VA Claims Progress in Union Talks. The Union Begs to Differ.
AFGE officials say department management continues to push illegal proposals in contract negotiations, and that claims the parties have reached “tentative agreements” are fabricated.
The Veterans Affairs Department this week told reporters about its commitment to collective bargaining following reports that the department again was found to have engaged in bad faith bargaining, noting that labor and management have reached “tentative agreements” at “every bargaining session” over the last year.
“As Secretary McDonough often says, a unionized VA workforce is a strong VA workforce, and we at VA are committed to working with all of our bargaining partners to deliver for Vets and VA employees alike," said VA spokesman Terrance Hayes, on Wednesday. "Bargaining with AFGE on a new master agreement is progressing, the parties are in negotiations this week, and tentative agreements continue to be reached at every bargaining session.”
That came as news to the American Federation of Government Employees, which represents thousands of VA employees. After a years-long battle over how to update AFGE’s collective bargaining agreement with VA during the Trump administration, the parties signed a settlement agreement in 2021 that set up new ground rules to renegotiate the contract. But the parties thus far have failed to reach a deal despite more than a year of negotiations.
“They keep saying that we’re reaching tentative agreements every day, and I don’t know where they’re getting that from,” said Ibidun Roberts, a labor attorney representing AFGE in contract talks with VA management.
Roberts said that in collective bargaining, the term “tentative agreement” is defined in ground rules. And in this case, a tentative agreement can only occur when the parties have reached agreement on an entire contract article.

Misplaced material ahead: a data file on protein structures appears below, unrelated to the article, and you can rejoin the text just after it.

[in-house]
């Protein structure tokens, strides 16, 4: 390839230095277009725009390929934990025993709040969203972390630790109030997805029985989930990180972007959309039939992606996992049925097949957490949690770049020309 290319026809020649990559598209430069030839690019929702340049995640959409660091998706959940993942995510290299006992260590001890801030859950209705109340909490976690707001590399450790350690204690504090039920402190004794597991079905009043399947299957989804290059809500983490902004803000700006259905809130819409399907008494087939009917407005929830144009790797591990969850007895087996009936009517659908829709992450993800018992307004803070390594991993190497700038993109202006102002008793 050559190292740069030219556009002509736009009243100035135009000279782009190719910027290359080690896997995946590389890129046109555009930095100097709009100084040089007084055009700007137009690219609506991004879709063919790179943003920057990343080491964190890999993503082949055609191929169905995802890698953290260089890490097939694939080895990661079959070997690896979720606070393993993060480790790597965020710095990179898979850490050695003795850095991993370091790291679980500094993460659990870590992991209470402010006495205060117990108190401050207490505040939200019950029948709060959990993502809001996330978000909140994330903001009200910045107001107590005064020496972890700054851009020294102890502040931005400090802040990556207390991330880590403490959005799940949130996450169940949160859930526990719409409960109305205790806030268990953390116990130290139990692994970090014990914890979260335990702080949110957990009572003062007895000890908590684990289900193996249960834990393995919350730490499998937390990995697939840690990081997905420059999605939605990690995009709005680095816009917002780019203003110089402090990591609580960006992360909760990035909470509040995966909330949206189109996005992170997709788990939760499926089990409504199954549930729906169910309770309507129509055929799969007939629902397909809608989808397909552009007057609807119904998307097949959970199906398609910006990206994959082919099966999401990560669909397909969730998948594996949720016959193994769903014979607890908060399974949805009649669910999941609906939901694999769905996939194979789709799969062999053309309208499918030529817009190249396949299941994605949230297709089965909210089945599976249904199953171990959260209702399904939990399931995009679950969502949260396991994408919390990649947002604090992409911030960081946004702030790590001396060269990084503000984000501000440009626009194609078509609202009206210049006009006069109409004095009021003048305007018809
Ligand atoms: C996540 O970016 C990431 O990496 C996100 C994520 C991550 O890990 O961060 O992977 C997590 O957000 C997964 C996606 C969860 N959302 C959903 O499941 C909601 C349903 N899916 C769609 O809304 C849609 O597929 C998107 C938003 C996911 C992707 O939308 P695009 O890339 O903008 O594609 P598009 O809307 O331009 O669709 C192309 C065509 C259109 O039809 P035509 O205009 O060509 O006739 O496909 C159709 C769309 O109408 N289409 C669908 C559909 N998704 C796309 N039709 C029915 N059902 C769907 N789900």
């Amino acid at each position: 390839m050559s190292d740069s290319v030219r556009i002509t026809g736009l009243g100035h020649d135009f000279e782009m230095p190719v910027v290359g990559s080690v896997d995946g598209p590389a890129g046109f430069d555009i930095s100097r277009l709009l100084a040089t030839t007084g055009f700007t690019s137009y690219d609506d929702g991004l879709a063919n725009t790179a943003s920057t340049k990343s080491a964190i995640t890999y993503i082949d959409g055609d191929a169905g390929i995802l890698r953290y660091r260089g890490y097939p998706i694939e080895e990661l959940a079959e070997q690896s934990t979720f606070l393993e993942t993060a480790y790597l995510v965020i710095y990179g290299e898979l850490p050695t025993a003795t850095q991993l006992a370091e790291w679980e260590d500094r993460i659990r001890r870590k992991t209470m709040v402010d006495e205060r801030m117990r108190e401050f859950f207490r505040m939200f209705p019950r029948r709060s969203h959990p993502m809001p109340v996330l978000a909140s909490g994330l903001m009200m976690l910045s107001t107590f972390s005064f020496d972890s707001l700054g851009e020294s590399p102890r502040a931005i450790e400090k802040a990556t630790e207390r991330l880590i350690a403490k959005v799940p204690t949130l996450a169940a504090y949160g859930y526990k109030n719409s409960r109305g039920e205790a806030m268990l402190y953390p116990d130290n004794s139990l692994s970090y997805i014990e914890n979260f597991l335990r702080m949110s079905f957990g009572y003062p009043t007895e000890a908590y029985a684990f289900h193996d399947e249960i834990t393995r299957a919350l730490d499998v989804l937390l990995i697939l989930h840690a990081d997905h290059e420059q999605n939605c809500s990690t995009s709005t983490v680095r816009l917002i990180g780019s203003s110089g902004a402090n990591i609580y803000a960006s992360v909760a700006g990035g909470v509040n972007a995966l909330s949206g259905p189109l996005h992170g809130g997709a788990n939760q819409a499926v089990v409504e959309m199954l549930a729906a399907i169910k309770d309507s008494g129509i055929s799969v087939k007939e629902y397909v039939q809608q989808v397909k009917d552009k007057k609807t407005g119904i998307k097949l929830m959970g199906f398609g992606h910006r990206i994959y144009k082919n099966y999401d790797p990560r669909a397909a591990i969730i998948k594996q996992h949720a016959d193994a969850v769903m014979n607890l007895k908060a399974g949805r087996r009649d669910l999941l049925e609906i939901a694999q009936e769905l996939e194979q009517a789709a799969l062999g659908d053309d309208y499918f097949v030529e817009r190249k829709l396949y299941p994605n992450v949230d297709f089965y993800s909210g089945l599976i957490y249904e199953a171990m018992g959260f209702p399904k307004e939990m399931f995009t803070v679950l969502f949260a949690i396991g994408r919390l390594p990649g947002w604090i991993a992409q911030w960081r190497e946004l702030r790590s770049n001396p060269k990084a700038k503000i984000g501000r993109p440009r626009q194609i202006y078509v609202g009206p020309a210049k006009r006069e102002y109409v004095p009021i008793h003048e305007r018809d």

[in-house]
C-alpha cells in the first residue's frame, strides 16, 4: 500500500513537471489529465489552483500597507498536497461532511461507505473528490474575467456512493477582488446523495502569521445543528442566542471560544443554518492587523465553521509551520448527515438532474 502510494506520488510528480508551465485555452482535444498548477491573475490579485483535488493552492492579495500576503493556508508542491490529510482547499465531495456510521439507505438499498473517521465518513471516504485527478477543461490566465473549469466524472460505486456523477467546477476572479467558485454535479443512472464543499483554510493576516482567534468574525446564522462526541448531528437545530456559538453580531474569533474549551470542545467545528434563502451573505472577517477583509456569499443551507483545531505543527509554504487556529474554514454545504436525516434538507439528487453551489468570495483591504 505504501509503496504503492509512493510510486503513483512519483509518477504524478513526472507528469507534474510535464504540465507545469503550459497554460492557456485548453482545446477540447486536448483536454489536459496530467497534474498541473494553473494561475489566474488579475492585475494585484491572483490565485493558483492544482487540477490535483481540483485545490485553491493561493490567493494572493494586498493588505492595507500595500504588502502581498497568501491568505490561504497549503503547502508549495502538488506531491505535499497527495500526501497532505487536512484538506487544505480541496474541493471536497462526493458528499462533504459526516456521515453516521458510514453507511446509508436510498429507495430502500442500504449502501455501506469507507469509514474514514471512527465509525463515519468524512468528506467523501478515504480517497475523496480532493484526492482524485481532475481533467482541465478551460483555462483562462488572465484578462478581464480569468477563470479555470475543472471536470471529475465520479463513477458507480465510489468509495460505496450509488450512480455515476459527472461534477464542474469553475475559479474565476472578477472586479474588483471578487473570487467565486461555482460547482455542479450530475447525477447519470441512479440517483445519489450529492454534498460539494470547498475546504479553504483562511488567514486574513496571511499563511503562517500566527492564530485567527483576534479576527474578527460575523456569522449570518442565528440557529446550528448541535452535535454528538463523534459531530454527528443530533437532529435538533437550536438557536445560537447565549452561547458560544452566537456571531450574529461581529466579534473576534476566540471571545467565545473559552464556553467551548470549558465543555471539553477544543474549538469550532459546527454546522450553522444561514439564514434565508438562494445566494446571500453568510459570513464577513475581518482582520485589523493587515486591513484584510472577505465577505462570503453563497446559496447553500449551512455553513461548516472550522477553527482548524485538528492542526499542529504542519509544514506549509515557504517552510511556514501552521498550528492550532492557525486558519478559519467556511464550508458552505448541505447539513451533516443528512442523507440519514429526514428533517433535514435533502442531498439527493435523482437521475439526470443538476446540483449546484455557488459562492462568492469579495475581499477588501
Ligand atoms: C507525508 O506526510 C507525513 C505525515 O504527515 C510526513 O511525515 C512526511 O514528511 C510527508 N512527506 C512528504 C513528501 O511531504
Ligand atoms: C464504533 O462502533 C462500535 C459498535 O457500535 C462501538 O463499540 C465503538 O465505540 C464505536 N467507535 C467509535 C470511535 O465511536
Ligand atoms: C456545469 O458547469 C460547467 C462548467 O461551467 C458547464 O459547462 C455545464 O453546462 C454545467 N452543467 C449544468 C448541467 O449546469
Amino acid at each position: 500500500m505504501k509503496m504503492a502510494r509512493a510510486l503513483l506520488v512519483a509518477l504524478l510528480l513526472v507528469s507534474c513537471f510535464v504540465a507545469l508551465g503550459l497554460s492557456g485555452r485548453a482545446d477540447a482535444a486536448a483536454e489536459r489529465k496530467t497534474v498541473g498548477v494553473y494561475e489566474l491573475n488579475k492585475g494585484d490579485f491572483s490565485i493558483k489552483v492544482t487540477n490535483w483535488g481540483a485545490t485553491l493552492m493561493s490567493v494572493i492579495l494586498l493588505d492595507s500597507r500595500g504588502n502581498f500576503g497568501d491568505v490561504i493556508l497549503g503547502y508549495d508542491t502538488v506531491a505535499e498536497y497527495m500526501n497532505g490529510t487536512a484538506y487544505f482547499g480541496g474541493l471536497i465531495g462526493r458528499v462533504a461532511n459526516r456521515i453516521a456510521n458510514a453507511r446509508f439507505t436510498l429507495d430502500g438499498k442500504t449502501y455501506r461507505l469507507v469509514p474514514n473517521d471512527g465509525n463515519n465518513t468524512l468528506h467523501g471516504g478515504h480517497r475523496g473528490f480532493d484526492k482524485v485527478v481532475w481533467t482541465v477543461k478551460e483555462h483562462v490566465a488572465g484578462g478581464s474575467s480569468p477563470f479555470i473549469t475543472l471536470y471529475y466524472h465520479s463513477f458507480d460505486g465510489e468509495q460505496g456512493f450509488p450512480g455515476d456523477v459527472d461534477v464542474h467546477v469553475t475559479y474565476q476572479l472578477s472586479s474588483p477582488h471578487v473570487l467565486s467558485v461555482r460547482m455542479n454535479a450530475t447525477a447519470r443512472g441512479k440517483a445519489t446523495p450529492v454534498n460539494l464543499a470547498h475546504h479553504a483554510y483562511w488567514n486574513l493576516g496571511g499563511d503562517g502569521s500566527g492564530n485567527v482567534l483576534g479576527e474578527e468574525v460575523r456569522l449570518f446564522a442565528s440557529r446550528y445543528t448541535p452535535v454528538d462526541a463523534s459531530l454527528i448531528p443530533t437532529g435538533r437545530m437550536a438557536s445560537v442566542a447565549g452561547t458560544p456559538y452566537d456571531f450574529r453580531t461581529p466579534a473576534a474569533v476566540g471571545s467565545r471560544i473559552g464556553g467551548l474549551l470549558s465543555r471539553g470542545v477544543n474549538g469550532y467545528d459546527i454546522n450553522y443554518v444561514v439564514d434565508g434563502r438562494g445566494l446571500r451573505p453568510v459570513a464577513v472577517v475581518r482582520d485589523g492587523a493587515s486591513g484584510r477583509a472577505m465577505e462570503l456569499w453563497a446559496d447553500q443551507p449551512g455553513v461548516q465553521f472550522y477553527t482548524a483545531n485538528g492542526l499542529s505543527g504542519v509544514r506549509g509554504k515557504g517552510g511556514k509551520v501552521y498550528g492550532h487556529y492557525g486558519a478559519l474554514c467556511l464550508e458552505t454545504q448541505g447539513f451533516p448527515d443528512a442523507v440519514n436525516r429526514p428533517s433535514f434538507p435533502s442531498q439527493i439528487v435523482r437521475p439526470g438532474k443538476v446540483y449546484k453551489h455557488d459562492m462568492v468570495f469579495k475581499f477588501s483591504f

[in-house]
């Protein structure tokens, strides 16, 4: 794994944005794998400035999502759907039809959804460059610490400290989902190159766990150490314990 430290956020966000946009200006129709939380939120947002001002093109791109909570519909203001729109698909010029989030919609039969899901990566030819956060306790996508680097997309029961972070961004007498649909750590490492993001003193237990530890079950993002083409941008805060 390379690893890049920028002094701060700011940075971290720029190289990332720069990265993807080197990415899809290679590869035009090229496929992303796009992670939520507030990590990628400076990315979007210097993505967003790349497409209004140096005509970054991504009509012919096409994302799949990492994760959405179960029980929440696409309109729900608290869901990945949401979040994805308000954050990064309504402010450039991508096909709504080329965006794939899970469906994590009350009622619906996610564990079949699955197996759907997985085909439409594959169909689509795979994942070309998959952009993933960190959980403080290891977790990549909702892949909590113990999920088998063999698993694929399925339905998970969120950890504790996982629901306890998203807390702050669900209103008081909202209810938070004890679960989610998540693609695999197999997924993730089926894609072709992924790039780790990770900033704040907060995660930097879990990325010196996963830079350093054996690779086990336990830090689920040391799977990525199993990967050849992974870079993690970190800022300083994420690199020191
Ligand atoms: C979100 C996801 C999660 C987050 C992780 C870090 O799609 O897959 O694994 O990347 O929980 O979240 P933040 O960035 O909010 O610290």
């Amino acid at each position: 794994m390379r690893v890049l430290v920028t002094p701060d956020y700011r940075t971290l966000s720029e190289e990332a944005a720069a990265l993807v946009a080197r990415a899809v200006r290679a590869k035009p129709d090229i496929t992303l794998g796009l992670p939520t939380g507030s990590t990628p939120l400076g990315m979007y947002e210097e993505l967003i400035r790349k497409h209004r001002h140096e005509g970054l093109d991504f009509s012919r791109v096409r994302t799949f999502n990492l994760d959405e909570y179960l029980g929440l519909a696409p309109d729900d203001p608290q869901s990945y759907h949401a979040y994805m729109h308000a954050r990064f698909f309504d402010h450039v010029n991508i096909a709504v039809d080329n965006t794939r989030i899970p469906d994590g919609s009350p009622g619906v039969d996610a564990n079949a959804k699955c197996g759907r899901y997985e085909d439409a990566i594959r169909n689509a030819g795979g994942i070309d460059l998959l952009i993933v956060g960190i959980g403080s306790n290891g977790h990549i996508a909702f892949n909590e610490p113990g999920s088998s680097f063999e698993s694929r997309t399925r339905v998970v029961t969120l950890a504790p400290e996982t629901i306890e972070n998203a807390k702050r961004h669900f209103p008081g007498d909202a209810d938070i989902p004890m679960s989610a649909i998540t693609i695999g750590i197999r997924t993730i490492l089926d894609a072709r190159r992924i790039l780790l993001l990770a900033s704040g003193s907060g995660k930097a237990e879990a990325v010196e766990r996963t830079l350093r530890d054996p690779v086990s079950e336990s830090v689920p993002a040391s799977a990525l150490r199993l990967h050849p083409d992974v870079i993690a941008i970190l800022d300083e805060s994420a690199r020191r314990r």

“When we’ve finished bargaining over the entire article, that’s when we reach a tentative agreement,” she said. “The chief negotiators then must initial each page and then sign the last page. That’s a tentative agreement, and we haven’t reached a single one, so I don’t know what they’re referring to.”
The VA declined to answer questions regarding their definition of “tentative agreement” or a request for examples of what the parties have tentatively agreed to so far.
Last week, an independent arbitrator concluded that VA broke its settlement agreement with AFGE, ignored Federal Labor Relations Authority precedent, and engaged in a series of bad faith bargaining techniques, most notably by proposing—and refusing to negotiate over—a plan to cancel all agreements between VA and AFGE reached at the local level and other memoranda of understanding, which cover issues like parking, telework and work schedules. The arbitrator, among other things, ordered the department to cease engaging in bad faith bargaining and to rescind the offending proposals, including the one governing local agreements.
But Roberts said the decision has not prompted any changes by VA’s negotiators thus far. At the bargaining table this week, management has not rescinded the proposals cited by the arbitrator, and, in fact, one of those proposals has been reintroduced within a different section of the contract.
“So the arbitrator ruled that the proposal to kill local agreements was a permissive subject that they couldn’t bargain to impasse over,” she said. “But this week, they inserted the same proposal into Article 47, which covers midterm bargaining. It’s the same proposal as was in Article 46, but now it’s in 47 . . . Despite the arbitrator’s decision, they are maintaining that they will terminate these local agreements and have no movement on it, meaning they will go to impasse with it.”
VA declined to answer questions about whether it intends to appeal the arbitrator’s decision. Roberts noted that the union still has two other pending grievances awaiting arbitration, this time over the midterm bargaining contract article, as well as management failing to provide information the union says it needs to negotiate over the use of performance improvement plans. The withholding of information was a common negotiation tactic during the Trump administration.
“That’s what makes it so concerning to us,” Roberts said. “We thought that [under President Biden] we would have a different attitude toward bargaining and towards unions. I don’t think we came into this thinking they would give us everything we want—although that would have made things easier—but we thought at least we’d negotiate with someone who saw the value in unions. But now we’re seeing a replay of what we had under the Trump administration: not giving us info, insisting on waivers of our rights or otherwise violating ground rules. Those things that were happening then are still happening now.”
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